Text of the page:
Northwestern State University alumnus, Demetri M. Hill, has been selected as the 2020 Southwest Association of Student Assistance Programs (SWASAP) TRIO Achiever Awardee for Louisiana. Each year, SWASAP recognizes one TRIO alumnus from each state who has made significant civic, community or professional contributions and shows that participation in the TRIO programs had a significant impact on the candidate.
Hill will be recognized at the SWASAP virtual conference Nov. 11. The conference will take place from 1-2 p.m. when Hill will give a short speech on how the TRIO program impacted his life.
Hill, 25, uses a Nelson Mandela quote as one of his life mottos: “Education is the most powerful weapon which you can use to change the world.”
Hill has been a biology teacher at Mansfield High School since 2018. He graduated from Mansfield High in 2013 and enrolled at NSU where he earned a bachelor’s degree in biology in 2017. As an undergraduate, Hill worked as a supplemental instruction leader, a job similar to a tutor, except students attend the classes they tutor and work closely with the instructor so that tutorial sessions are relevant to the material covered. He also landed two prestigious research assistant positions at UMass Boston in 2015 and McGovern Medical School in Houston in 2016.
He is currently working toward a Master of Arts in Teaching through NSU’s Gallaspy College of Education and Human Development and plans to pursue a doctorate in education policy and leadership.
For the last two years, Hill has served as the Mansfield High Beta Club sponsor and has been recognized by the National Beta Club organization for his beneficence. He was awarded the National Beta Club Educator of Distinction Award for two consecutive years and his school has been recognized as a National Beta Club School of Distinction for two consecutive years.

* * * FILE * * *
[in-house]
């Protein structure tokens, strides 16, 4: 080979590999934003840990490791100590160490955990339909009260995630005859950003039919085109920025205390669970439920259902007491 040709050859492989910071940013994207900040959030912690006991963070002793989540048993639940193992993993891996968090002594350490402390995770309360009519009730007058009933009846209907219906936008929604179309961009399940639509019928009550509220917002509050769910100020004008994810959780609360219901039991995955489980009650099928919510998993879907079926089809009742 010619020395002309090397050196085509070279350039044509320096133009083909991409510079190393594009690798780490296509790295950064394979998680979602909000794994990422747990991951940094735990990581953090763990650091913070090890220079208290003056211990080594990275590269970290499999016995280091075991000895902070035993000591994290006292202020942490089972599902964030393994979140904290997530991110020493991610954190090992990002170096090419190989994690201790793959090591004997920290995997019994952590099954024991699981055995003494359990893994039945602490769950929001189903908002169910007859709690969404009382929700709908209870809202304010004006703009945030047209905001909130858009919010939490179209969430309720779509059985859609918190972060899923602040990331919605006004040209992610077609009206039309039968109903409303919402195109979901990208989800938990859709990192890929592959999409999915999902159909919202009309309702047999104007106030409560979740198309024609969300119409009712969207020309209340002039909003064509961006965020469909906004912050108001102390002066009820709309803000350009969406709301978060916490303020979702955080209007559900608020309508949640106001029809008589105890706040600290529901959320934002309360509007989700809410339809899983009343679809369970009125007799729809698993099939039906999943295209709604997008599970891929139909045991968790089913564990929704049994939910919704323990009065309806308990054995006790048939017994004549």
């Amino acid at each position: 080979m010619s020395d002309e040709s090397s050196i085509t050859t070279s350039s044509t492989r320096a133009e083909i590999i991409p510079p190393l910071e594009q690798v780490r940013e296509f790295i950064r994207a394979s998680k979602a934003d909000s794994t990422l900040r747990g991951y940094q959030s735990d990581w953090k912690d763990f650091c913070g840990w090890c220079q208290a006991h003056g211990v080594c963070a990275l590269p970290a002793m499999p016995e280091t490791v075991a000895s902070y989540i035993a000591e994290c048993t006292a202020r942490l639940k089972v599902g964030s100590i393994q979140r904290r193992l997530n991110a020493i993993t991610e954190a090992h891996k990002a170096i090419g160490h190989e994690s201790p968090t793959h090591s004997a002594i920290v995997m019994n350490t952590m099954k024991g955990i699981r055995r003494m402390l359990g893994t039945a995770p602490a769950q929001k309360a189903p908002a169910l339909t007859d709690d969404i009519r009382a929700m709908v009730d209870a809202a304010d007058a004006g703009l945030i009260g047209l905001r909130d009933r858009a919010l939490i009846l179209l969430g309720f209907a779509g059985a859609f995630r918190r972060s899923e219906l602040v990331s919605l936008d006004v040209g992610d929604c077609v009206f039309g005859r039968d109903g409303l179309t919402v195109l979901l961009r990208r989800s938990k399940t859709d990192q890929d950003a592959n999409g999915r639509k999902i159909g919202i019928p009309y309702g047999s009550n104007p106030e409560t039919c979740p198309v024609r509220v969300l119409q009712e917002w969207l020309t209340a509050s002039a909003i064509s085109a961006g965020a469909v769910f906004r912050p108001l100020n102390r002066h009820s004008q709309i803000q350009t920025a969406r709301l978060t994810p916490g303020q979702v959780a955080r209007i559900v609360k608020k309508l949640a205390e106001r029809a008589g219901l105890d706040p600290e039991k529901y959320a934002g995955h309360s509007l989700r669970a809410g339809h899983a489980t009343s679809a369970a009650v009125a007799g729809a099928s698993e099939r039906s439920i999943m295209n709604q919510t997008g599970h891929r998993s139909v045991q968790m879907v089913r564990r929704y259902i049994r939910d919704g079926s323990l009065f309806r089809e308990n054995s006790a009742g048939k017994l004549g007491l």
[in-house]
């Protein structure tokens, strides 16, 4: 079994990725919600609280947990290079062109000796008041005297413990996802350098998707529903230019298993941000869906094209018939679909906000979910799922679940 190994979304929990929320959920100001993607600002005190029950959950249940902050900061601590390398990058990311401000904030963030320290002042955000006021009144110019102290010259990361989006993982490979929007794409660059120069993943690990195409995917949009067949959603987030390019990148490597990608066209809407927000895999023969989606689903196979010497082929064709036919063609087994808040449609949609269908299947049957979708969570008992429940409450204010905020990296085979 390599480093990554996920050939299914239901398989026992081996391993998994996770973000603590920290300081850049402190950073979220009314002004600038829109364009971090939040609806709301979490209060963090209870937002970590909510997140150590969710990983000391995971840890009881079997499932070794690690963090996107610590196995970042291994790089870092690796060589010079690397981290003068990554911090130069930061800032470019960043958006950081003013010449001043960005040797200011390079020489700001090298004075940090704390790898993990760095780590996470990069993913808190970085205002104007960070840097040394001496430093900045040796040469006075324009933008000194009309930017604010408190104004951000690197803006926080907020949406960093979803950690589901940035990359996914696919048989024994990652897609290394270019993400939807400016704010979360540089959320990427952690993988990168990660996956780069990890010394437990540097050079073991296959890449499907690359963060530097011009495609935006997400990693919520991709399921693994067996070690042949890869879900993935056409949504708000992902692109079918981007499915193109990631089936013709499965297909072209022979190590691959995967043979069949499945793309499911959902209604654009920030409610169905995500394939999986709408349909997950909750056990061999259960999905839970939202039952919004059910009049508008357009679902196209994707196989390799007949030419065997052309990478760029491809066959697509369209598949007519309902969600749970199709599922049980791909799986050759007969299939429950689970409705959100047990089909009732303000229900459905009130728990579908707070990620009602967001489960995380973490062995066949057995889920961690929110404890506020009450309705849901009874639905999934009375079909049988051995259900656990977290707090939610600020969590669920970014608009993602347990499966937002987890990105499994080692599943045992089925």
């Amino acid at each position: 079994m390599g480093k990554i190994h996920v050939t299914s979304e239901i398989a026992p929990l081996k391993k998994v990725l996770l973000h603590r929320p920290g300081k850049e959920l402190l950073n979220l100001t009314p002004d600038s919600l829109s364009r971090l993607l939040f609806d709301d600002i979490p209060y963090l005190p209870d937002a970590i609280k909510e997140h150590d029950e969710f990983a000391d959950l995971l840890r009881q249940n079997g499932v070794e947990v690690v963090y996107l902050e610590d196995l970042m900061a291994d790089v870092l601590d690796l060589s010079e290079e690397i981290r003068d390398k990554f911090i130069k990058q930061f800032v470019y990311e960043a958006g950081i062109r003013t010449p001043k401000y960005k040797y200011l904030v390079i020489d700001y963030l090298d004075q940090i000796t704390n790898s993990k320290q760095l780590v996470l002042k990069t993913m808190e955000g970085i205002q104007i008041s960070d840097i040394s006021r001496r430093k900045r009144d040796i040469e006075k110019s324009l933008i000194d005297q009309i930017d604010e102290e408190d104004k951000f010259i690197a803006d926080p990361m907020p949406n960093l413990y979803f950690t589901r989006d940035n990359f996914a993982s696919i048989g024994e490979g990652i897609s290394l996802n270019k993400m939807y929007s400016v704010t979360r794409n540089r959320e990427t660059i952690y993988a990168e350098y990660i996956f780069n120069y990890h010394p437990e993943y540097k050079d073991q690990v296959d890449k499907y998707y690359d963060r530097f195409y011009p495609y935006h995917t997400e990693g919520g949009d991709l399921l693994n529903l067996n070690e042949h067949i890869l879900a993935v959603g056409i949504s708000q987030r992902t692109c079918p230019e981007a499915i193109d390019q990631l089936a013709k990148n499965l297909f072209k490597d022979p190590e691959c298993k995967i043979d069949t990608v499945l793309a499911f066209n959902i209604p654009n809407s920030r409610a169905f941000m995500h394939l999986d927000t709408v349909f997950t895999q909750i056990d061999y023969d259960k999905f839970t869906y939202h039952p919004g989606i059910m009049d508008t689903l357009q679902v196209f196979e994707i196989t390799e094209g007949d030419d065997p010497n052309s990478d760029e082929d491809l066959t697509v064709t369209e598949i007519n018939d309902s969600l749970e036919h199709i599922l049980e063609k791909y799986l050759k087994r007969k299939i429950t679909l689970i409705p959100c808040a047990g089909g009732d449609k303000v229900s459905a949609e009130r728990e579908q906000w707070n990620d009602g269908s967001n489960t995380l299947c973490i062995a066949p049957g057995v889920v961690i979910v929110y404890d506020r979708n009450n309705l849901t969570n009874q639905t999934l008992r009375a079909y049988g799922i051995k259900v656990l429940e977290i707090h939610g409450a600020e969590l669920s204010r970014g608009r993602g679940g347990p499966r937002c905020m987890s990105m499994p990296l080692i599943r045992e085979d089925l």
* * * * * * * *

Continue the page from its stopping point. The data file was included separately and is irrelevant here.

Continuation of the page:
During the 2019-2020 school year, he was hand-selected by the Desoto Parish School Superintendent to sit on the Superintendent’s Teacher Advisory Council and has been an active member of the Louisiana Science Teacher Association since 2018.
Hill is also a current TRIO Upward Bound Desoto-Red River staff member, serving as the program’s ACT prep instructor. Upward Bound is one of eight TRIO programs, which are funded by the U.S. Department of Education and targeted to serve and assist low-income individuals, first-generation college students and individuals with disabilities to progress through the academic pipeline from middle school to post baccalaureate programs. He attributes an incalculable portion of his success as both a student and a teacher to the TRIO Upward Bound Program which helped to cultivate in him a value system that thoroughly prepared him for the volatility of post-secondary schooling and the real world.
Hill said that joining the TRIO Upward Bound Program in high school changed the trajectory of his life.
“As a young Black man who grew up in a low-income community, I knew firsthand just how rare an occurrence opportunity could be,” Hill said. “Without opportunities to see more and be more, it was hard for me to visualize myself ever doing so. Under the direction of Ms. Charlellia James, the TRIO Upward Bound Desoto-Red River program gave me a sense of possibility and purpose by supplying me with invaluable opportunities. It was that newfound possibility and purpose that invigorated me to seek higher education and then continue on to become an educator.”
As an educator, Hill said that his experience in the TRIO Upward Bound Program impacts the way he interacts with students every day.
“The program showed me the importance of representation and how pivotal it is for students to see real life examples of success in people who share a similar racial/ethnic/cultural identity,” he said. “I returned to my alma mater to teach because there are students like me there that feel like their current positions preclude them from going to college and having big dreams. I’m a living witness that they don’t, and with the right attitude, they won’t.”
Hill believes that the confluence of his experience in the TRIO Upward Bound Program and his membership in Alpha Phi Alpha Fraternity, Inc. placed him in a position to positively influence young Black men to seek a collegiate education. His experience also encourages him to continually carve out opportunities for students by organizing service projects and fundraisers, offering tutoring services, planning college tours, recommending students for scholarships and academic awards and orchestrating leadership opportunities.
“The TRIO Upward Bound Program has even helped to shape the way I deliver daily instruction,” he said. “Much like the personalized experience of the program, I value my students as unique learners and take into consideration their individual learning needs as I prepare them for a valiant journey into their futures.”